SAN FRANCISCO — When Angelica Coleman, a young African-American woman, walked into the offices of Dropbox Inc. for a job interview in October 2013, one of the first things she noticed was how nobody there looked like her. When she quit this February, one of the last things she was told by her direct manager was that if she wanted to keep climbing the Silicon Valley corporate ladder, “you need to go somewhere else.”
“It’s disheartening to look around you when you walk into a tech company of the size and caliber of a Dropbox, Facebook or Google: You know they’re making big impacts on everyday life for tons of people, they have money and they are a good company with good products, but you look around as a black person and the only people who look like you are the help,” Coleman told International Business Times. “That’s really hard.”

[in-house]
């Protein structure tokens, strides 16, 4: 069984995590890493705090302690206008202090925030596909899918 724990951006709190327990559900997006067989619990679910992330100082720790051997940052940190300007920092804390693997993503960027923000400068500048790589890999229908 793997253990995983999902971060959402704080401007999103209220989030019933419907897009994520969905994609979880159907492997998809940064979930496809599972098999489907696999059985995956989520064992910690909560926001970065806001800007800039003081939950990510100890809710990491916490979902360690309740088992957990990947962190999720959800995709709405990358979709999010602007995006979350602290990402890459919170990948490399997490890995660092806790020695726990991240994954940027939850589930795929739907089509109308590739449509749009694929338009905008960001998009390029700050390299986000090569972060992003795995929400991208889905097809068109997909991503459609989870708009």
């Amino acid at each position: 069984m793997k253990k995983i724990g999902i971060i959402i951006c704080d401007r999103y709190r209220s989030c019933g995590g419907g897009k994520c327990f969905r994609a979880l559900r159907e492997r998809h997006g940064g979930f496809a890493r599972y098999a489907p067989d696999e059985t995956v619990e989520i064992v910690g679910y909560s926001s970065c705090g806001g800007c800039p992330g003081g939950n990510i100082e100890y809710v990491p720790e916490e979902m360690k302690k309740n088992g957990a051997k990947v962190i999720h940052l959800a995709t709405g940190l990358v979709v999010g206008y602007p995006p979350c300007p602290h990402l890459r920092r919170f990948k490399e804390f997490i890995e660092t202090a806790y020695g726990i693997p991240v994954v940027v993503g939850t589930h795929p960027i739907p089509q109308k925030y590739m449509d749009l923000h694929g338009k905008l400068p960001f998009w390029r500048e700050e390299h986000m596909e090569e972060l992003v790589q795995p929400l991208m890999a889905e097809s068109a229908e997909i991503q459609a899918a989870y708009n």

Last year, Silicon Valley acknowledged it had a diversity problem, and companies like Google Inc., Yahoo Inc., Apple Inc., Facebook Inc. and many others made bold public commitments to fix it through “diversity reports” breaking down the gender and racial balance of their workforces. This year, as the tech industry starts releasing their first progress reports, this situation is still grim and progress has been negligible. It’s clear the Valley remains a hard place to get or keep a job if you’re a woman, black or Hispanic.
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